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Published on January 12, 2008

Author: Bruno

Source: authorstream.com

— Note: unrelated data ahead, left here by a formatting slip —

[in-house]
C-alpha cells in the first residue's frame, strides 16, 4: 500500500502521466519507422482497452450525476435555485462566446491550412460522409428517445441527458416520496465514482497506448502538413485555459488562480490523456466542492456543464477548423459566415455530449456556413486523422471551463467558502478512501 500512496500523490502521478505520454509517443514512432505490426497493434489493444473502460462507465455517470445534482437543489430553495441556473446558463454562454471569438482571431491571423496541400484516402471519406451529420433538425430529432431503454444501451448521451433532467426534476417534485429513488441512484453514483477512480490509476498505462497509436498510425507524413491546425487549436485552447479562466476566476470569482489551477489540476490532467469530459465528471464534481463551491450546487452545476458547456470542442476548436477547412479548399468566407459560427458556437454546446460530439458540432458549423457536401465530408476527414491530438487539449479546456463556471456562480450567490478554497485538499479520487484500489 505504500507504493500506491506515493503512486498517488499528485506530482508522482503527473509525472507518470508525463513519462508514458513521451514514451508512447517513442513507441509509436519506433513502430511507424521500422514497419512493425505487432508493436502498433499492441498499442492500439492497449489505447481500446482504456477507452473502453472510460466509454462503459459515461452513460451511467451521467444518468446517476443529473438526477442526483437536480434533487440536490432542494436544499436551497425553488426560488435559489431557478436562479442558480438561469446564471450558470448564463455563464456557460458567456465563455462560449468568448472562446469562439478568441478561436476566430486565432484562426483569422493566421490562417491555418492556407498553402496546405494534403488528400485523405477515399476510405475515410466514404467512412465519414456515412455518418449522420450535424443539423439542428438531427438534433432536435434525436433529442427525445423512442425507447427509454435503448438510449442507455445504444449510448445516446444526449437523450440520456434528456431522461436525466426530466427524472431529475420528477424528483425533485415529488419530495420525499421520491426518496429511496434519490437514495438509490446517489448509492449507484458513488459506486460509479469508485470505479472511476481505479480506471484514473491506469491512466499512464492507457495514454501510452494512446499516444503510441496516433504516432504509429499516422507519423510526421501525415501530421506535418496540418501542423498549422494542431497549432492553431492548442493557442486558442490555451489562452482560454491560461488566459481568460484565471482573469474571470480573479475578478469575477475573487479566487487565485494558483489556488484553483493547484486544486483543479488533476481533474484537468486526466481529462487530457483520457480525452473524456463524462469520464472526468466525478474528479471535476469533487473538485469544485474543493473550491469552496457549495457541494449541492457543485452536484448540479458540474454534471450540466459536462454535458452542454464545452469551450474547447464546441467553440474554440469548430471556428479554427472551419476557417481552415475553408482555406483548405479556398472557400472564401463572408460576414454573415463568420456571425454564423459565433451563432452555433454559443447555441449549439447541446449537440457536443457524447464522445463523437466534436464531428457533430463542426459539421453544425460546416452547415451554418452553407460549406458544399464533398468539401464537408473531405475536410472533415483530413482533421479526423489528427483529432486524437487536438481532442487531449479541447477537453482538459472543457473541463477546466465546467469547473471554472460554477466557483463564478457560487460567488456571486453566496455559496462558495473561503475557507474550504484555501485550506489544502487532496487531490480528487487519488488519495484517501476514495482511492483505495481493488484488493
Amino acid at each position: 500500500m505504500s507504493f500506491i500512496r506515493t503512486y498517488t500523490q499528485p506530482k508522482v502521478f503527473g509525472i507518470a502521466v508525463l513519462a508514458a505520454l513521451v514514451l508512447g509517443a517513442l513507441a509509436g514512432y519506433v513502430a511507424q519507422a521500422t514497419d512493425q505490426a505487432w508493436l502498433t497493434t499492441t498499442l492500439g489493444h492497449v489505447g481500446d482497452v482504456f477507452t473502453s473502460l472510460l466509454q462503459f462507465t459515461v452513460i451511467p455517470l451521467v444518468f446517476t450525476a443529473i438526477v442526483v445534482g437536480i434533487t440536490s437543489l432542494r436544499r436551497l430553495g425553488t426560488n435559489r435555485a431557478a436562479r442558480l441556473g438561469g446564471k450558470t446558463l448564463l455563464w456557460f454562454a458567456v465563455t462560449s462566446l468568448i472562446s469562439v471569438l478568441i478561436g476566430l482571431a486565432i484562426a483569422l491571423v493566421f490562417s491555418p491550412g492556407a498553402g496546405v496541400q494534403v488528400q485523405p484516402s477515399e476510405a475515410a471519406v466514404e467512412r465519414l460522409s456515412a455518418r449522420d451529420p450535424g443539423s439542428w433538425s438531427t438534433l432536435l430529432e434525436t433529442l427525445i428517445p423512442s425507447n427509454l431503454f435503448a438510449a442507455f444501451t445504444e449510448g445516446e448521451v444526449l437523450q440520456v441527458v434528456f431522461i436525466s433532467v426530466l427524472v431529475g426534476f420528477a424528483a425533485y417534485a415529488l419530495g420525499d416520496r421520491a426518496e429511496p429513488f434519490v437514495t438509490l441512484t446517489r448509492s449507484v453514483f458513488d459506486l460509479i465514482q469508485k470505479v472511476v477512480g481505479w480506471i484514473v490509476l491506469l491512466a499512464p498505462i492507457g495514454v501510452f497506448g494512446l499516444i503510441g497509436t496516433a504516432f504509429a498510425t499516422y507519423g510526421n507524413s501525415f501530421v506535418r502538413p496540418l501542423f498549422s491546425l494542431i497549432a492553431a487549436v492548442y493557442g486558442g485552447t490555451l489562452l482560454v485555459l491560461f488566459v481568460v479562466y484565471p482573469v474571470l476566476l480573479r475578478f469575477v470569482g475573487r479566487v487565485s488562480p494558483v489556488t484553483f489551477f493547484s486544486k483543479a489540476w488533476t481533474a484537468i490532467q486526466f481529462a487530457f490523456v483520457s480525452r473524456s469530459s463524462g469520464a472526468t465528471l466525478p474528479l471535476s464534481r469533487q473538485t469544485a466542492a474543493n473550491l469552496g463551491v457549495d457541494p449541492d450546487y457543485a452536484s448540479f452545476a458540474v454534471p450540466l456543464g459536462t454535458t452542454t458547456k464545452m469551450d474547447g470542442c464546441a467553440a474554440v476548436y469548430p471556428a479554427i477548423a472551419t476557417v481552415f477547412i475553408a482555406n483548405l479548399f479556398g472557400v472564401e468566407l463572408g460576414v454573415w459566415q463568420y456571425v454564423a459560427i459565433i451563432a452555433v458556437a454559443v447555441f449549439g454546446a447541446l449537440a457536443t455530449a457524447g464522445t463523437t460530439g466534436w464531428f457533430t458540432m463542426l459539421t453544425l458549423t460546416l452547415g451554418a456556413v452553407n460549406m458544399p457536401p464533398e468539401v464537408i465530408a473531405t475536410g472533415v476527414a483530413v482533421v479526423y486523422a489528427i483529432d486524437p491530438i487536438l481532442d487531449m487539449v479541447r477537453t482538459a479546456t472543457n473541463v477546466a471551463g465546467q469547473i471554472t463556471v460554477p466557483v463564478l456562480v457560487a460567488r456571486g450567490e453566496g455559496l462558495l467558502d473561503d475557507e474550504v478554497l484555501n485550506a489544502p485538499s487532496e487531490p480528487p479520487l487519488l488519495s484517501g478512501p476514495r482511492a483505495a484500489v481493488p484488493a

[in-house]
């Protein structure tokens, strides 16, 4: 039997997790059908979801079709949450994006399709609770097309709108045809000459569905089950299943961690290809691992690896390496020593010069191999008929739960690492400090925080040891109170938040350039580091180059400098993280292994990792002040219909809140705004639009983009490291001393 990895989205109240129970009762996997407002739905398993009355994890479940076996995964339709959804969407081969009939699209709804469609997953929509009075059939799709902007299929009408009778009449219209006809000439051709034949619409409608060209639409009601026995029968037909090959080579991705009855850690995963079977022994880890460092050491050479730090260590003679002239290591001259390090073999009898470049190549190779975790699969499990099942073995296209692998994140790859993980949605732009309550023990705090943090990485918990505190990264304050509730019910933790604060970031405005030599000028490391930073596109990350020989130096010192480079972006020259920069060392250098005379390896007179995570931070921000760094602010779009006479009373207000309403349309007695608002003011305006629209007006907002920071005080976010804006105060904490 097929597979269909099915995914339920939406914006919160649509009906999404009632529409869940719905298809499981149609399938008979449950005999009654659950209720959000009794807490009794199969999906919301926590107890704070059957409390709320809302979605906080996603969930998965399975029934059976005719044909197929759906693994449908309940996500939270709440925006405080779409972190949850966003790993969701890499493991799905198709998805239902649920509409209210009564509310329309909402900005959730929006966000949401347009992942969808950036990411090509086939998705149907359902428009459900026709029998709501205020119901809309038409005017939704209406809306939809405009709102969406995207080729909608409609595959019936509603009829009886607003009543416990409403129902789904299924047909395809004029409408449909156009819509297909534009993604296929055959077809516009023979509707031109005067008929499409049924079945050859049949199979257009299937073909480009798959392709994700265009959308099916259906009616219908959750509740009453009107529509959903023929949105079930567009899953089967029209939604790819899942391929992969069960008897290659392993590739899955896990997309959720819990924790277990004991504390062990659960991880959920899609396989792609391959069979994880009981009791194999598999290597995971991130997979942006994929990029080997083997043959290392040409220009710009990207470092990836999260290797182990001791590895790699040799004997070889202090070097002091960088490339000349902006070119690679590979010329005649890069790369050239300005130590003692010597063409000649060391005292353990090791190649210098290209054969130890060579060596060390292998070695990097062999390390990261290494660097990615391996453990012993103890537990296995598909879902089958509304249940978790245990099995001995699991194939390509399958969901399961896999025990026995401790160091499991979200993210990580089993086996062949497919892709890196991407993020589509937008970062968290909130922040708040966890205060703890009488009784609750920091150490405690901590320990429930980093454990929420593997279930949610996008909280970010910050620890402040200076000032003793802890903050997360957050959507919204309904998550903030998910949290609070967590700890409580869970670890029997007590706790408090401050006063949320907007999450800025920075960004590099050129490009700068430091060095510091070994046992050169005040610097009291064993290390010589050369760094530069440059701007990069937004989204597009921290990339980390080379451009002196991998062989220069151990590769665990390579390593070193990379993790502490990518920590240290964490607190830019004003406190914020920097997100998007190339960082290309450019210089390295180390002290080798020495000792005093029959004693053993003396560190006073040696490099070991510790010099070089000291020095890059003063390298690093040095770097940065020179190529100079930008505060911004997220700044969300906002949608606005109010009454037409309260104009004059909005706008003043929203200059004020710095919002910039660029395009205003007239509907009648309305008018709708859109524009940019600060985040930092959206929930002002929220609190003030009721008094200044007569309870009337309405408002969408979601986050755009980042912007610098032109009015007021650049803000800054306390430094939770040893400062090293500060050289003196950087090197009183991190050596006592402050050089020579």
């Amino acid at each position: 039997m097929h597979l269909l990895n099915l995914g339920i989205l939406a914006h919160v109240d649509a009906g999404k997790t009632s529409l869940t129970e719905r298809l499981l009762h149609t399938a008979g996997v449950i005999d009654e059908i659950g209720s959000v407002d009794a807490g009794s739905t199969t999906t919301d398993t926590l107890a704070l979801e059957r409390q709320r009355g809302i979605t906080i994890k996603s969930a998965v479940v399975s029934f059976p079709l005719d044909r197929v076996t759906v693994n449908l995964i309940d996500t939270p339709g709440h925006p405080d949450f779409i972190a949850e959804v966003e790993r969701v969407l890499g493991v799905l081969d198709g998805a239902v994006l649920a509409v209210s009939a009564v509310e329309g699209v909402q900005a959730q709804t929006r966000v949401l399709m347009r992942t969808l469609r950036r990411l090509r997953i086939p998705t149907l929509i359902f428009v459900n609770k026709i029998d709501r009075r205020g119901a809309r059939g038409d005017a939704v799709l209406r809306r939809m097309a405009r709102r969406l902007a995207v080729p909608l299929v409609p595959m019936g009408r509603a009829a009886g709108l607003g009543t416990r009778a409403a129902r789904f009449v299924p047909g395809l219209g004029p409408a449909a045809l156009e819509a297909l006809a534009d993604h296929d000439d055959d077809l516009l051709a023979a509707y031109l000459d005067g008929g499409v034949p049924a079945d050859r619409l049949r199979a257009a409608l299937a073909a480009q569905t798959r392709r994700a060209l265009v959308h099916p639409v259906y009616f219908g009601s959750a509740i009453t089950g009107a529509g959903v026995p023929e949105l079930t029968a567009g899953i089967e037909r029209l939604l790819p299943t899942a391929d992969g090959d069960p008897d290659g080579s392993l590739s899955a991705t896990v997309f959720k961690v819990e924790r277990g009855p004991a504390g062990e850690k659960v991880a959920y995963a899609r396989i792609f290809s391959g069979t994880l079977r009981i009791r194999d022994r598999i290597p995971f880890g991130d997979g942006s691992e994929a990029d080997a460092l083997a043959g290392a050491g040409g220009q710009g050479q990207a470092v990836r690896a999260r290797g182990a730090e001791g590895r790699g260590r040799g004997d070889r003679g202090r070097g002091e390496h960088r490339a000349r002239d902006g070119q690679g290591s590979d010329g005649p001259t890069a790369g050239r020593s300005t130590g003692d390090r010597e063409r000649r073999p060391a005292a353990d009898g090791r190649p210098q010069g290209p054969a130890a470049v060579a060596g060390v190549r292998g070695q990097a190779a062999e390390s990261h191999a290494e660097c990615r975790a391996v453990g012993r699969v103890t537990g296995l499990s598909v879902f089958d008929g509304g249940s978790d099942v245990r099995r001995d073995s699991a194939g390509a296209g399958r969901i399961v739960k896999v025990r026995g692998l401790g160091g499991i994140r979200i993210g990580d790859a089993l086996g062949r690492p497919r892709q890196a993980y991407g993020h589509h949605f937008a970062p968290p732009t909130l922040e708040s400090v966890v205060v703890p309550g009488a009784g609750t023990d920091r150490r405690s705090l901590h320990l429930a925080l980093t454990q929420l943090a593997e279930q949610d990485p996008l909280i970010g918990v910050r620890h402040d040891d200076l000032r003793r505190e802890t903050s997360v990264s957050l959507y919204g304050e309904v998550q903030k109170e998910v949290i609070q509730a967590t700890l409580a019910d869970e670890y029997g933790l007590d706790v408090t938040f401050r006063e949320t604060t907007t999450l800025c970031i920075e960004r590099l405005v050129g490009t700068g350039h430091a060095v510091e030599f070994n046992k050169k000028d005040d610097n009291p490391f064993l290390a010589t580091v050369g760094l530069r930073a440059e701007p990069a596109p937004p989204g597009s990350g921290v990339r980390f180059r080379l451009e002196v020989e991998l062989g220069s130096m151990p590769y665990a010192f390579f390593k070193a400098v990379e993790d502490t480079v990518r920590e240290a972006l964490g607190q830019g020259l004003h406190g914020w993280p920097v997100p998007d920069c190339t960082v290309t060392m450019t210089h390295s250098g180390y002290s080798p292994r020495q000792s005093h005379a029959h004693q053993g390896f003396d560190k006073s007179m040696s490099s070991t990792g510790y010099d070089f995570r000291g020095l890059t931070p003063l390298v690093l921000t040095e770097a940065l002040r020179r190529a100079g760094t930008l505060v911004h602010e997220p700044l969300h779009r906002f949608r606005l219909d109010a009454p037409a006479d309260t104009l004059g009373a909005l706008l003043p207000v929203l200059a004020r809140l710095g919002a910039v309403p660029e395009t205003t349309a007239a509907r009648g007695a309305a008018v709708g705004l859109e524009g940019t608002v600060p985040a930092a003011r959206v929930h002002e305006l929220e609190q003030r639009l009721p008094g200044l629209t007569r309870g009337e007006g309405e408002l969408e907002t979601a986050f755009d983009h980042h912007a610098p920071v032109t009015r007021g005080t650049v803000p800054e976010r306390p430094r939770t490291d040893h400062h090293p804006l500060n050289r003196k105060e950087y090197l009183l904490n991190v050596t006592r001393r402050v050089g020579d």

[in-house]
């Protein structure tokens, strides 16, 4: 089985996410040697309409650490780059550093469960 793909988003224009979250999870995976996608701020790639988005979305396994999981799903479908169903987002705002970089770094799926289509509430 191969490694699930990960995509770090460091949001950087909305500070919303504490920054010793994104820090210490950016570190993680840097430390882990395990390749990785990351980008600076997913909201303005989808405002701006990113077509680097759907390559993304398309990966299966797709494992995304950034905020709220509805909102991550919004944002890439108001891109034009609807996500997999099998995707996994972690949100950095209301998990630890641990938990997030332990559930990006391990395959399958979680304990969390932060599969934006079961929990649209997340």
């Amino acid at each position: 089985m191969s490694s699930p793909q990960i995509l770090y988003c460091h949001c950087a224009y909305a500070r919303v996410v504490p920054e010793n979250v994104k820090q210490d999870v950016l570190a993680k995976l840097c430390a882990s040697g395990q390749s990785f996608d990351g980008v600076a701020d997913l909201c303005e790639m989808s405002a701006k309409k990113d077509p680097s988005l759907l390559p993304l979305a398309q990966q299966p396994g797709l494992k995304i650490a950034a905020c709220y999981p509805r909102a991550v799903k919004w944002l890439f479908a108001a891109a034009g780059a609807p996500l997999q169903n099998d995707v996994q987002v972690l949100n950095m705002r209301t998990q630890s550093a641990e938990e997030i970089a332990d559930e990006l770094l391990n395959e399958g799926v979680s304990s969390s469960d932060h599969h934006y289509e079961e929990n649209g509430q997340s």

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A Review of Foodborne Illness & an Outbreak Investigation that Lead to a Product Recall:  A Review of Foodborne Illness & an Outbreak Investigation that Lead to a Product Recall Rashid A. Chotani, MD, MPH Assistant Professor & Director Global Infectious Disease Surveillance & Alert System (GIDSAS) Center for International Emergence, Disaster & Refugee Studies Johns Hopkins Schools od Medicine & Public Health Phone: 410-614-8330 E-mail: rchotani@jhsph.edu Significance:  Significance Foodborne illness is one of the largest preventable public health problem in the world In the US it causes an estimated 9,000 deaths/yr (CDC) 6.5 to 81 mil cases of diarrheal disease/yr Most of the infections go undiagnosed & unreported Sequelae:  Sequelae Guillain-Barre Syndrome (C. jejuni) Renal Disease (E. coli O157:H7 and other Shiga-like toxin producing bacteria) Contributing Factors:  Contributing Factors Poor foodhandler hygiene (inadequate handwashing, open wounds, etc.) Inadequate cooking of raw products or holding temperatures Cross contamination (equipment/work surface/hands) Improper cooking Food obtained from an unsafe source Inadequate washing of fresh produce Others Events and potential contamination sources during produce processing :  Events and potential contamination sources during produce processing Event Contamination sources Production and harvest Growing, picking, bundling Irrigation water, manure, lack of field sanitation Initial processing Washing, waxing, sorting, boxing Wash water, handling Distribution Trucking Ice, dirty trucks Final processing Slicing, squeezing, shredding, peeling Wash water, handling, cross-contamination Enteric Host Defense:  Enteric Host Defense Saliva Gastric Acid Intestinal motility Enteric flora Shedding & replication of epithelium Mucus layer Immune system Proteolytic enzymes Changing Patterns of Foodborne Diseases:  Changing Patterns of Foodborne Diseases Newly identified pathogens, routes & vehicles (e.g. increasing frequency of outbreaks associated with consumption of raw fruits and vegetables) Increasing complexity of of foodborne disease outbreaks Old Outbreak Scenario New Outbreak Scenario acute: local diffuse: multi-state & inter dose & attack rate: high dose & attack rate : low detected : by groups detected : by lab-based surveillance Factors in the Emergence of Foodborne Diseases:  Factors in the Emergence of Foodborne Diseases Changes in agricultural practices New methods of food processing, especially mass production Globalization of food industry Changes in consumer behavior Changes in consumer susceptibility Epidemiology & laboratory FoodNet:  FoodNet The Foodborne Disease Activity Surveillance Network:  The Foodborne Disease Activity Surveillance Network Established in 1995 in 5 states - Minnesota, Oregon, Georgia, California, and Connecticut; MD & NY joined the program in 1997 Foodborne disease component of Emerging Infections Program (EIP) Collaborative project CDC EIP states USDA FDA Active surveillance system FoodNet Goal:  FoodNet Goal Determine & monitor the burden of foodborne diseases Determine the proportion of foodborne diseases attributable to specific foods Develop a network to respond to new & emerging foodborne diseases FoodNet Components:  FoodNet Components Active lab-based surveillance Surveys of clinical labs Survey of physicians Survey of the population Case-Control studies Classification:  Classification Definition:  Definition Poisoning: results from eating foods containing poisons (chemicals or toxins) Infections: result from eating food containing pathogenic microorganisms Toxin: a poison produced by a living organism Intoxication: disease caused by consumption of food containing toxins Epidemiologic Triad:  Epidemiologic Triad Agent Host Environment Mechanisms of foodborne Agents:  Mechanisms of foodborne Agents Preformed toxin in food = rapid onset of nausea, vomiting, and cramps e.g. S. aureus and Bacillus cereus emetic syndrome Direct tissue invasion = inflammatory diarrhea (often fever &/or bloody stool) e.g. Salmonella, Shigella, Campylobacter, Vibrio parahaemolyticus, Yersinia, and Entamoeba histolytica Mechanisms of foodborne Agents:  Mechanisms of foodborne Agents Enterotoxin producing in the gut = noninflammatory (watery) diarrhea e.g. Clostridium perfringens, Bacillus cereus diarrhea syndrome, Vibrio cholerae, and Enterotoxigenic E. coli Neurotoxin producing = e.g. Clostridium botulinum; mushroom, shellfish, ciguatera fish and puffer fish poisioning Etiologic Agents of foodborne Disease:  Etiologic Agents of foodborne Disease 1.Bacteria S. aureus, B. cereus, C. perfringens, C. botulinum, E. coli, Salmonella, Shigella, Streptococcus, Brucella, Listeria monocytogenes, Yersinia sp. Campylobacter sp. Vibrio sp., others 2. Parasites Protozoa Giardia, Cryptosporidium, Entameoba histolytica, Toxoplasma gondii, Cylospora, others Helminths Trichinella spiralis, Tapeworms (e.g. taenisis, cysticercosis), others. Etiologic Agents of foodborne Disease:  Etiologic Agents of foodborne Disease 3.Virus Hepatitis A, Norwalk virus & Norwalk like viruses, others 4. Intoxicants & Chemical Poisons a) Poisonous plant tissue (jimson weed, rhubarb leaves) b) Poisonous animal tissues (puffer fish, blow fish, moray eels) c) Mycotoxins and poisonous fungi (ergot alkaloids, trichothecenes, zearalenone, alfatoxins, poisonous mushrooms) d) Dinoflagellate toxins (ciguatera fish poisoning, shell fish poisoning f) Chemicals (pesticides, heavy metals, MSG, drugs, nitrates) g) Others Bacteria:  Bacteria Single cell organisms Multiply by single division; can multiply in foods Most common cause of foodborne outbreak Some can produce resistant strains Some may produce toxins in food or gut Parasites:  Parasites Live on another organism (host) Transmitted through food & water Do not multiply outside host Some require favourable environment to become infectious (e.g. Cyclospora) Viruses:  Viruses Obliterate intracellular organisms Require host cell to multiply Do not produce toxins or multiply in food Reservoirs are humans Foodborne disease Case Investigation:  Foodborne disease Case Investigation I. Sources of case report II. Goals of foodborne illness case investigation III. Information collection Demographics Illness information Exposure information Miscellaneous information IV. Interventions & public health actions Source:  Source Public Laboratory reports Healthcare providers Health departments Other state departments Goal:  Goal Prevent transmission Early detection Understanding outbreak disease epidemiology Evaluate food safety programs Identify high risk food & processes Information:  Information Timing is ESSENCE Designate team leader Assign responsibilities Obtain maximum information on first contact Use standardized form Information:  Information Demographic Name, address, phone no., age, occupation, gender Illness Symptoms, onset, duration, have they been to a physician Name, Dx, Lab tests, results, Tx Exposure 72 hour food history What was eaten, who else was there, when was the meal eaten, where was the meal eaten, was there anything unusual Definition:  Definition The occurrence of more cases of disease than expected in a given area or among a specific group of people over a particular period of time Single case is considered an outbreak (inclusive) Anthrax, botulism, brucellosis, cholera, diptheria, encephalitis, measles, plauge, polio, psisticosis, human rabies, rubella, trichinosis, typhoid fever, hepatitis A, H. influenza type b, or meningococcal disease Interpretation of Outbreak Curves:  Interpretation of Outbreak Curves Common source transmission: Occur via point, intermittent or a continuous source Propagated transmission: Person-to-person transmission Cases increase gradually and than decrease gradually (uncommon foodborne outbreak) Point Source Outbreak:  Point Source Outbreak 0 2 4 6 8 10 4/1/01 4/2/01 4/3/01 4/4/01 4/5/01 4/6/01 4/7/01 4/8/01 Days # of Cases Catered event Intermittent Source Outbreak:  Intermittent Source Outbreak 0 2 4 6 8 10 4/1/01 4/2/01 4/3/01 4/4/01 4/5/01 4/6/01 4/7/01 4/8/01 4/9/01 4/10/01 Days # of Cases Continuous Source Outbreak:  Continuous Source Outbreak 0 2 4 6 8 10 4/1/01 4/2/01 4/3/01 4/4/01 4/5/01 4/6/01 4/7/01 4/8/01 4/9/01 4/10/01 Days # of Cases Propagated Source Outbreak:  Propagated Source Outbreak 0 2 4 6 8 10 4/1/01 4/2/01 4/3/01 4/4/01 4/5/01 4/6/01 4/7/01 4/8/01 4/9/01 4/10/01 4/11/01 4/12/01 4/13/01 Days # of Cases Analytical Epidemiology: Measures of association: Case-Control Study:  Analytical Epidemiology: Measures of association: Case-Control Study Odds Ratio (OR) = odds of exposure in cases odds of exposure in controls ill well Ate suspected YES a b Food item? NO c d OR = ad/bc Done when you CANNOT interview everyone Analytical Epidemiology: Measures of association: Cohort Study:  Analytical Epidemiology: Measures of association: Cohort Study Relative Risk (RR) = attack rate in exposed attack rate in non-exposed ill well Ate suspected YES a b Food item? NO c d RR = [(a/a+b)x100] / [(c/c+d)x100] Done when you CAN interview everyone Slide39:  A Foodborne Outbreak of Gastroenteritis in a Teaching Hospital Reference: Chotani et al. SHEA Annual Meeting 1998 Hospital:  Hospital 940 bed hospital with 4 cafeterias. Cafeteria A, located in the OPD, serves approximately 600 visitors and employees daily. Events:  Events On 12/9/97 individuals who ate at Cafeteria A reported nausea and projectile vomiting after eating a noon meal. Method: case definition :  Method: case definition Any person who ate lunch prepared at cafeteria A on December 9, 1997 and developed sudden onset of vomiting or diarrhea or abdominal cramps and Any of the following symptoms including nausea, fever, body aches, headache, chills or fatigue. Method: case finding:  Method: case finding We identified all cases who identified individuals who ate with them. All non-Ill persons were used as controls. Additional cases were found when we contacted: Nurse managers Hospital managers Directors of nursing, functional unit directors, JHH vice-presidents Several employee groups were notified via e-mail and asked to identify cases. Methods: questionnaires:  Methods: questionnaires Standard questionnaires were used to obtain medical and food history from Food service workers Ill and non-ill employees Menu reviewed at Cafeteria A. Control Measures and Interventions: Cafeteria A:  Control Measures and Interventions: Cafeteria A Cafeteria: Kitchen was inspected Leftover foods recovered and cultured Food preparation, kitchen cleaning procedures reviewed Certain food items quarantined Employees were interviewed, inspected for sores, boils, cuts, IV tract marks and sent to occupational health services We obtained nares swabs 3 cafeteria staff members submitted stool samples or rectal swabs All staff (n=17) were questioned daily for symptoms Laboratory:  Laboratory Food was processed in standard fashion Blood agar plate R/O Bacillus CAN plate R/O Staphylococcus Plates for enteric pathogens R/O Salmonella, Shigella, Aeromonas, Campylobacter, Yersinia Samples sent to city, state, FDA, and commercial laboratory Sequencing preformed Heavy metal testing Results:  Results N = 75 (ill = 40; non-ill = 35) Mean age: 39 years (range 25-56) Sex: 85% female Incubation period: JHH employees (n=40):  Incubation period: JHH employees (n=40) Symptoms:  Symptoms Results: outcomes:  Results: outcomes Duration of illness: mean--24 hr. (range <24 - 72 hr.) Bedridden 62.5% Sought medical care 27.5% Hospitalized 2.5% Results: univariate analysis:  Results: univariate analysis Food item OR CI 95% p-value Green beans 36.4 6.93,341.60 <0.0001 Tortellini 5.50 1.03, 54.50 0.02 Corn soup 0.23 0.04, 1.10 0.03 Veg soup 0.23 0.04, 1.10 0.03 Not associated: bread, breadsticks, chicken salad, broccoli salad, cheese salad, caesar salad, havarti cheese, swiss cheese, beef stew, Thai beef, couscous, honey turkey, chicken fingers, cheese pizza, sausage pizza, chow mein noodles, marinated tomatoes, onions, mixed greens, cucumbers, dressing tomato-bacon/peppercorn, creamy, sunflower seeds, crackers, chips, cookies, yogurt, and fresh fruits Results: multivariate analysis:  Results: multivariate analysis Variable OR CI 95% p-value Green beans 1.84 1.49,2.27 <0.005 Tortellini 1.25 0.98,1.59 NS Corn soup 0.89 0.69,1.16 NS Veg soup 0.93 0.71,1.21 NS Results: laboratory:  Results: laboratory Bacillus sp. recovered from garlic mix (opened/unopened jars), Moroccan beef stew and vegetable soup. Bacillus subtilis was identified based on the library profiles. Heavy metals negative. Patient/employees culture negative. Food preparation:  Food preparation Frozen green beans steamed for 10 minutes. Seasoned with salt, pepper, olive oil and garlic mix. Baked in oven for 15 minutes at 375 OF. Stored in warmer at 180 degrees. Placed in pan and sent to serving line (140 degrees); maximum time 4 hours. Summary:  Summary 40 persons became ill after eating green beans. We under-estimated magnitude of problem because case ascertainment difficult. The symptoms pointed to a toxin mediated illness. The process of preparing green beans with garlic (in soy oil base) most likely led to the illness. Bacillus was isolated from opened/unopened jars. Conclusions:  Conclusions FDA Inspected the manufacturing facility Inspected food supplier Ordered recall of all garlic jars produced by company A Mandated new control protocols Aggressive control measures should be taken to prevent the spread of any outbreak particularly in a hospitals in order to protect not just the patients but the staff. Rarely bacillus subtilis has been associated in food poisoning. Slide57:  Thank you